ISO boss, Security minister face tough questions
Kampala, Uganda | RONALD MUSOKE | Ugandan human rights activists say as much as they support the government in cracking down on criminals, the security agencies must act within the confines of the law while performing their duties.
While speaking at a recent engagement with the Uganda Police, Prisons, the Uganda Human Rights Commission and several civil society organisations on experiences of existing initiatives to address pre-trial detention in Uganda, Dr. Livingstone Sewanyana, the executive director of the Foundation for Human Rights Initiative (FHRI) said unlawful pre-trial detention remains a big challenge in Uganda.
MPs who sit on the human rights committee in Parliament recently put to task the Minister for Security, Gen. Elly Tumwine, to explain the continued existence of safe houses where Ugandans are allegedly being tortured by security operatives.
“We human rights defenders are of the view that the government needs to be very tough on crime but it does not mean deprivation of due process of the law,” Sewanyana said, “You cannot subject people to detention in ungazetted places because the minimum standards cannot be guaranteed there.”
“Safe houses have no room in Uganda’s criminal justice system,” he said, “If you want to detain anyone in a place other than prison or police stations, issue a statutory instrument declaring that these places have been designated for detention.”
Sewanyana noted that out of 59, 723 inmates across Uganda prisons, 28,324 are persons held in pre-trial detention. However, an unknown number of suspects is said to be languishing in illegal detention facilities around the country.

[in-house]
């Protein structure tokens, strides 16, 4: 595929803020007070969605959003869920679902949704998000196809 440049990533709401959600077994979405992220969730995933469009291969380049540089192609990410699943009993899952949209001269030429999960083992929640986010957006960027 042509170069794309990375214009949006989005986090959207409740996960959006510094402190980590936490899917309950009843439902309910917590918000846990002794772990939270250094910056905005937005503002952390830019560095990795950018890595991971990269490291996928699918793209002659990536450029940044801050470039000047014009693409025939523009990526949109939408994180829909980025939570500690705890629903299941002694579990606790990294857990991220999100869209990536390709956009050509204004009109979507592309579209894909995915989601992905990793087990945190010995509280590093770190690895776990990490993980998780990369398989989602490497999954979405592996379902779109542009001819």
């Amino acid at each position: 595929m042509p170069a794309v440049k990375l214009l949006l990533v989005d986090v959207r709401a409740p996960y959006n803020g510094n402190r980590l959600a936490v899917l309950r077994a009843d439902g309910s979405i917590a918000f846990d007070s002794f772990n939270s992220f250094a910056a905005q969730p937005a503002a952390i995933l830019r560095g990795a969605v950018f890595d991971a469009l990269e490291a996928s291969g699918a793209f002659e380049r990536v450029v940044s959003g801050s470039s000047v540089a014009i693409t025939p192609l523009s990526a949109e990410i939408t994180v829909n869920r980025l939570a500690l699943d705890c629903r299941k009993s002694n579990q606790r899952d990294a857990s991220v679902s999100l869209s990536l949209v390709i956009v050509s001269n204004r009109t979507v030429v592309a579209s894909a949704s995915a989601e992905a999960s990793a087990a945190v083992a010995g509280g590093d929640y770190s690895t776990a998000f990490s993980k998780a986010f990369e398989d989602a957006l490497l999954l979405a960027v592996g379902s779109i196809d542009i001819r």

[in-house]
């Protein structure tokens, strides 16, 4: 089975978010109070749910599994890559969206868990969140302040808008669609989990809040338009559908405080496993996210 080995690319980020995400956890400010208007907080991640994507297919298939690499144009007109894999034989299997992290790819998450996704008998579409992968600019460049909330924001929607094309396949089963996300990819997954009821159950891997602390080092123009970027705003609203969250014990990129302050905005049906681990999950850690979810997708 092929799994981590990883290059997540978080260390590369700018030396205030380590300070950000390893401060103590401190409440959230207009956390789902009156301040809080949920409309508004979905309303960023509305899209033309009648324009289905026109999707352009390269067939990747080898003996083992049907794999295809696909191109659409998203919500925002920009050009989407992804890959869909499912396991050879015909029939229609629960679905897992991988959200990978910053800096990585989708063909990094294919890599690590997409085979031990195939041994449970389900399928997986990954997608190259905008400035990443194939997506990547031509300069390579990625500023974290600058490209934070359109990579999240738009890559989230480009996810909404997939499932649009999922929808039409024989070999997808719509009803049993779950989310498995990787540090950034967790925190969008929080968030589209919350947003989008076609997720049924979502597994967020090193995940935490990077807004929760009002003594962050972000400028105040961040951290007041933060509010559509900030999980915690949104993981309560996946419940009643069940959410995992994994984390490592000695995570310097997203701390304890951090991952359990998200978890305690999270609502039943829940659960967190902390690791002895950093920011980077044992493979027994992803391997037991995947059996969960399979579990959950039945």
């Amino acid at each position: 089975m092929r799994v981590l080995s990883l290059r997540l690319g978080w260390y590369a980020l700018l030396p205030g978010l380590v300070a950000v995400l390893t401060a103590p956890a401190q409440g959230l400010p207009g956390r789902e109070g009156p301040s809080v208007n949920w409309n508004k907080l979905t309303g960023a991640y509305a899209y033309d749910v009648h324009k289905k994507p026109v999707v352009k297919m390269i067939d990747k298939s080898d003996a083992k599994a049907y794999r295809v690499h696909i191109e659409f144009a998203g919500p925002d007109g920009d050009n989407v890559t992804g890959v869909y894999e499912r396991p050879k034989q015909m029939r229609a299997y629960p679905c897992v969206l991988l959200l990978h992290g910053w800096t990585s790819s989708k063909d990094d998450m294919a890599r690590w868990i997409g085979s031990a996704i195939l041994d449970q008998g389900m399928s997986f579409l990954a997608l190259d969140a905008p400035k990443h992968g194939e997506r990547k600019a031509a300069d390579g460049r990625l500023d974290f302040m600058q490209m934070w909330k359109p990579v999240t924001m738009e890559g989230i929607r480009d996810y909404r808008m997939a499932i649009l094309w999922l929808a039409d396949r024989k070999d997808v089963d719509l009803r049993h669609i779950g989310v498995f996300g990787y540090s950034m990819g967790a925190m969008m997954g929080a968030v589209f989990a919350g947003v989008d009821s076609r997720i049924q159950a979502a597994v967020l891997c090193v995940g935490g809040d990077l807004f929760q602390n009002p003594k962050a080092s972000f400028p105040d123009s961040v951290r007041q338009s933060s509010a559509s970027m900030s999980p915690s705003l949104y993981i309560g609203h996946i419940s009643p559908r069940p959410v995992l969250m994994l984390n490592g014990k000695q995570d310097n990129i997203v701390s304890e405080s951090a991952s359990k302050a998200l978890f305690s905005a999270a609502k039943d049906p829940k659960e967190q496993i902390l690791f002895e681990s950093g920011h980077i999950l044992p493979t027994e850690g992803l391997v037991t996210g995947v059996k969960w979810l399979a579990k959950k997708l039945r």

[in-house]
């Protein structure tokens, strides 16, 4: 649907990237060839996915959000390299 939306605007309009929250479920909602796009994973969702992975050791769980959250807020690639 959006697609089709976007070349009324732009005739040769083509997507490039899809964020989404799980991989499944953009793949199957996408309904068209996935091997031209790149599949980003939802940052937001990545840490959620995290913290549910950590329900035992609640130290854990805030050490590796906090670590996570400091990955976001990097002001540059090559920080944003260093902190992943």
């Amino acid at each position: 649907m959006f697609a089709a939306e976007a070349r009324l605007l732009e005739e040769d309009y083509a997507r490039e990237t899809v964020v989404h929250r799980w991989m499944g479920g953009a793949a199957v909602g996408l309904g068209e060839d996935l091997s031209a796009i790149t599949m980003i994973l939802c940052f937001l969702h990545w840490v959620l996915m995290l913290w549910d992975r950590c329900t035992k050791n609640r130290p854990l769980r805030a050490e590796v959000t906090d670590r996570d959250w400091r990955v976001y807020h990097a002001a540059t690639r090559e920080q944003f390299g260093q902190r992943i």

On Sept. 4, Gen. Tumwine confirmed that there are several safe houses but could not reveal how many they are, where they are and how many people are being held there. Tumwine, however, noted that although safe houses exist around the country, they are not detention torture centres.
“They are designed to provide space for the country to coordinate covert intelligence operations, de-brief and re-brief intelligence, as well as secure and protect witnesses in danger, especially criminals who have turned into witnesses,” he said.
“Safe houses are places used to secure persons who seek to be protected by the state for various security reasons; to manage hardcore criminals who require a long time to reform, especially those who have rescinded to criminality after serving long prison sentences, and need observation and surveillance,” he said.
Tumwine said as government, they do not condone torture of anybody in any place, but wants people to know that for the sake of security, the government keeps people who are afraid of harm.
But when members of the Parliamentary Committee on Human Rights insisted on visiting these illegal detention facilities, Tumwine said no legislator would be given access to the facilities.
Tumwine told the committee that Parliament needs to trust the government because “the people in safe houses are in good condition,” adding that they are also preferred places to live by some of them including reformed criminals such as Sobi(Paddy Serunjogi) who are reportedly helping ISO in fighting crime.
In yet another interview carried by the government-owned Sunday Vision on Sept. 22, Col. Kaka Bagyenda, the Internal Security Organization (ISO) Director General denied claims by MPs Latif Ssebagala (Kawempe North, DP), Kassiano Wadri (Arua Municipality) and Muhammad Muwanga Kivumbi (Butambala County) that ISO runs safe houses from which it tortures suspects.
Kaka said some of the alleged victims of torture who appeared before the parliamentary Committee on Human Rights and narrated harrowing tales “were paraded by some political elements who want to achieve their own selfish motives and that this would not derail him from ensuring the security of the country.”